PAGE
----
Due to the increasing installed capacity of the large offshore wind farms and the improved load factors obtained, these wind farms are the key contributors to current and prospective total wind power. For example, the following figure shows the contribution of individual wind farms to the wind generation total for December 2010. A single offshore wind farm, Thanet, installed in 2010, generated 10% of the whole UK wind fleet’s output. Sixteen wind farms produced nearly half of the total output of UK wind power, with the remainder being generated by 268 wind farms. Eleven of the sixteen are offshore wind farms.



Figure 5: Contribution of individual wind farms to total wind output in December 2010.

Source: REF calculations from Ofgem data.

The statistical team at DECC have noted that hydro station output, as well as wind farm output, was reduced in 2010. This is consistent with work conducted for REF in 2007 by Oswald Consultancy Ltd, which noted that wind and hydro output are correlated.9 Years of high precipitation tend to be those with successive south-westerly weather systems passing over the UK, and wet windy weather increases both wind farm and hydro load factors, and vice versa.

The following figure demonstrates the correlation between hydro and wind.

Figure 6: Load factors for hydro and onshore wind, April 2002 to April 2010.

Source: REF calculations from Ofgem data.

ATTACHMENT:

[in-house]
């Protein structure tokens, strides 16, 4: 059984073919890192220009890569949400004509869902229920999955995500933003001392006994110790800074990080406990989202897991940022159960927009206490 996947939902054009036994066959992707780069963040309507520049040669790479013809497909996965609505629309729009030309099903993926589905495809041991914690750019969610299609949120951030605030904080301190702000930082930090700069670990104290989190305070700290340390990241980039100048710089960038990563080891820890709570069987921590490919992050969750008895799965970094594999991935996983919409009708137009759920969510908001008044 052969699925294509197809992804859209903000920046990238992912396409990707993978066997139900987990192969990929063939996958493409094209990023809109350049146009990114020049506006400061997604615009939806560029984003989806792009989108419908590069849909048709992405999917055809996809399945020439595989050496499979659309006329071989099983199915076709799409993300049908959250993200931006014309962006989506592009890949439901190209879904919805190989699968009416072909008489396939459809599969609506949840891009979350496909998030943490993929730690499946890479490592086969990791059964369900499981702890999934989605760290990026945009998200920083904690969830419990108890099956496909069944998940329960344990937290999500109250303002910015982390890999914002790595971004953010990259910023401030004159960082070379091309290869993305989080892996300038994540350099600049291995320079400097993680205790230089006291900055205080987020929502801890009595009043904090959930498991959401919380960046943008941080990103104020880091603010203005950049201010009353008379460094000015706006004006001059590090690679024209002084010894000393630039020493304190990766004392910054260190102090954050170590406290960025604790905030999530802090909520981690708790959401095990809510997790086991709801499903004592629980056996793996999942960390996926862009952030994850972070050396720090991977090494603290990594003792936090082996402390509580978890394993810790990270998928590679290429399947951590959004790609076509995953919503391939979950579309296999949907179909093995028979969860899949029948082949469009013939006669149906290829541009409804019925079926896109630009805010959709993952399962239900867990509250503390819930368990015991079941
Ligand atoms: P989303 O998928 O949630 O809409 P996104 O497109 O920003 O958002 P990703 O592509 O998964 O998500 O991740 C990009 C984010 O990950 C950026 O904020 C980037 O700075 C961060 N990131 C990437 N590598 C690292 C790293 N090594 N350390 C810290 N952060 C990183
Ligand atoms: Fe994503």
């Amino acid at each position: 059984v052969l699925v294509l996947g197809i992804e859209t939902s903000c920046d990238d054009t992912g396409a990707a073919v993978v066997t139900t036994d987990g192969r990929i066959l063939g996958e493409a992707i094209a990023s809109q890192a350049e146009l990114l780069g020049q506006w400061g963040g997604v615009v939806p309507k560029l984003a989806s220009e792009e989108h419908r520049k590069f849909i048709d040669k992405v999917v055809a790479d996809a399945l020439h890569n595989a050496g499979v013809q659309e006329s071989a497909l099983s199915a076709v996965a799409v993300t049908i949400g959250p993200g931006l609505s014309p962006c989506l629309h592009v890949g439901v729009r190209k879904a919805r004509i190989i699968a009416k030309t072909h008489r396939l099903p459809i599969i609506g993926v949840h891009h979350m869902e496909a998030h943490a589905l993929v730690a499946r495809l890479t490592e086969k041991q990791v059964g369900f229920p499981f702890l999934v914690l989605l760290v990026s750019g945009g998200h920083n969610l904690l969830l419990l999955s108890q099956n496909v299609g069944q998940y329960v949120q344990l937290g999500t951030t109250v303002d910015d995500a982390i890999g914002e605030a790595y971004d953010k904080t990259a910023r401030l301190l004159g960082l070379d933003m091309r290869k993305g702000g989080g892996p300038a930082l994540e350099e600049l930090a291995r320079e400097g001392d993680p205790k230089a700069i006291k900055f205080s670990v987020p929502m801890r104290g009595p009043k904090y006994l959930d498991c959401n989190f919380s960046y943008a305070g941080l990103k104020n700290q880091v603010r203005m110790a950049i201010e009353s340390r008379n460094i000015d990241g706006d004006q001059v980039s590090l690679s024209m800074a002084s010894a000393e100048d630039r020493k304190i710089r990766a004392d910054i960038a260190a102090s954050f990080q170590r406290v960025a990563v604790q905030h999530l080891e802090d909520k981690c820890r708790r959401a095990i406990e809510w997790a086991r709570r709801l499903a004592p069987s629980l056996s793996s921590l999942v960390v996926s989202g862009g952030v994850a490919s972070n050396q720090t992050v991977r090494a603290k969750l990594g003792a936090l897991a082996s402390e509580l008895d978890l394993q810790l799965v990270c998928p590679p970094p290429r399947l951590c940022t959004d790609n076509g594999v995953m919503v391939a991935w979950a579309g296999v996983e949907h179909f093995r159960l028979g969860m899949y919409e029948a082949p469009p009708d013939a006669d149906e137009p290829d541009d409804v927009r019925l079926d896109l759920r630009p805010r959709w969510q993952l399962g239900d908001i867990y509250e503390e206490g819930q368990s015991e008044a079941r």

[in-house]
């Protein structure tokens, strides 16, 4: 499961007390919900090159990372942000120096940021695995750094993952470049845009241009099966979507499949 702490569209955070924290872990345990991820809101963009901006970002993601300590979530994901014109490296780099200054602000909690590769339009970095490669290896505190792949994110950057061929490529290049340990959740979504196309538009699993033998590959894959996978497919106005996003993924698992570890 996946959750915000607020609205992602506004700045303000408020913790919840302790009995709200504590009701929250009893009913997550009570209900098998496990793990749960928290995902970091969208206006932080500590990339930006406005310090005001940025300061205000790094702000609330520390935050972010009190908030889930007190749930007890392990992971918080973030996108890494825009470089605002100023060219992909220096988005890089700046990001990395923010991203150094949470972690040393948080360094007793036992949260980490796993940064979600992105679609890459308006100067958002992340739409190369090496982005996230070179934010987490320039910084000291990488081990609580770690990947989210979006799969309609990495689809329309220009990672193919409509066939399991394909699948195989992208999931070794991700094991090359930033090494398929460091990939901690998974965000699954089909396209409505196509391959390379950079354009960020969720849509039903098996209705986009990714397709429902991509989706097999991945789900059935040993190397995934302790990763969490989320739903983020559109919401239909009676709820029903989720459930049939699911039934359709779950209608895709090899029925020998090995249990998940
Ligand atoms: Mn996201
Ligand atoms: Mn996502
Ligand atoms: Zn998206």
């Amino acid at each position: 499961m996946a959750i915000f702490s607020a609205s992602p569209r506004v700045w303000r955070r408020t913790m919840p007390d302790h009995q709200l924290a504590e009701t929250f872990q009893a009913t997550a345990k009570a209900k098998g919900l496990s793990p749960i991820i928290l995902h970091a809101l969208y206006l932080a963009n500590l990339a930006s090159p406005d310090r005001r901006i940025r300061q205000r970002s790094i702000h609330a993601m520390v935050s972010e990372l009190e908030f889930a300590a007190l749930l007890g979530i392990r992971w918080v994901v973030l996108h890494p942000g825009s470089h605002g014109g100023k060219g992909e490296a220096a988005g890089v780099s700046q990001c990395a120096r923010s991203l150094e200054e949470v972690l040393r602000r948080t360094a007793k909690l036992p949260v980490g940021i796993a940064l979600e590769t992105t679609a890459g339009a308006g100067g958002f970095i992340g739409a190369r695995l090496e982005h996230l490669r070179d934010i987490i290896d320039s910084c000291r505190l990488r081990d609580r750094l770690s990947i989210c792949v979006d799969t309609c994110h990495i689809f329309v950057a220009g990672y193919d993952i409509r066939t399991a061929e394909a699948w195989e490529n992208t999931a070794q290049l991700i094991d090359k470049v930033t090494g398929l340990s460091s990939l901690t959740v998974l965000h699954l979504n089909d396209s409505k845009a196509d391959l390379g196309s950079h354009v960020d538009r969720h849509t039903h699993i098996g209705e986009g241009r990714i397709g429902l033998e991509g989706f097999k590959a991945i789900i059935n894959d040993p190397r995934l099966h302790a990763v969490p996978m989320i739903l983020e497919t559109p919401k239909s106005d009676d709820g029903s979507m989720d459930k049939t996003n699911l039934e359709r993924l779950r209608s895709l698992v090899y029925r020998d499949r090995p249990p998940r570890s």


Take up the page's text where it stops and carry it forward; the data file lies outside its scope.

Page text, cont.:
This is an important finding, since it shows that while hydro may be a good partner for wind over short timescales, hours and days for example, when it might compensate for errors in the wind forecast, it will only be able to offer limited compensation for low wind over longer timescales, in a windless year for example.10

The Renewables Obligation (RO) subsidy results in higher costs to consumers, with costs to date amounting to £5bn, and costs for 2010 expected to exceed £1.1 billion.

The Government introduced banding to the RO in 2009, thus providing differing reward levels for the various technologies. Co-firing now receives 0.5 of a Renewables Obligation Certificate (ROC) per MWh generated, whereas Anaerobic Digestion and new offshore wind farms receive 2 ROCs per MWh. The following graph shows the renewable electricity generated by each technology along the horizontal axis, starting from the technologies with the least subsidy and progressing to those enjoying the highest subsidy level. The cost per MWh of the electricity generated is indicated on the vertical axis, and for the purposes of this chart the value of one ROC is assumed to be £50.11 For example, co-firing of biomass in coal power stations produced approximately 2,000 GWhs at a subsidy cost to the consumer of about £25 per MWh.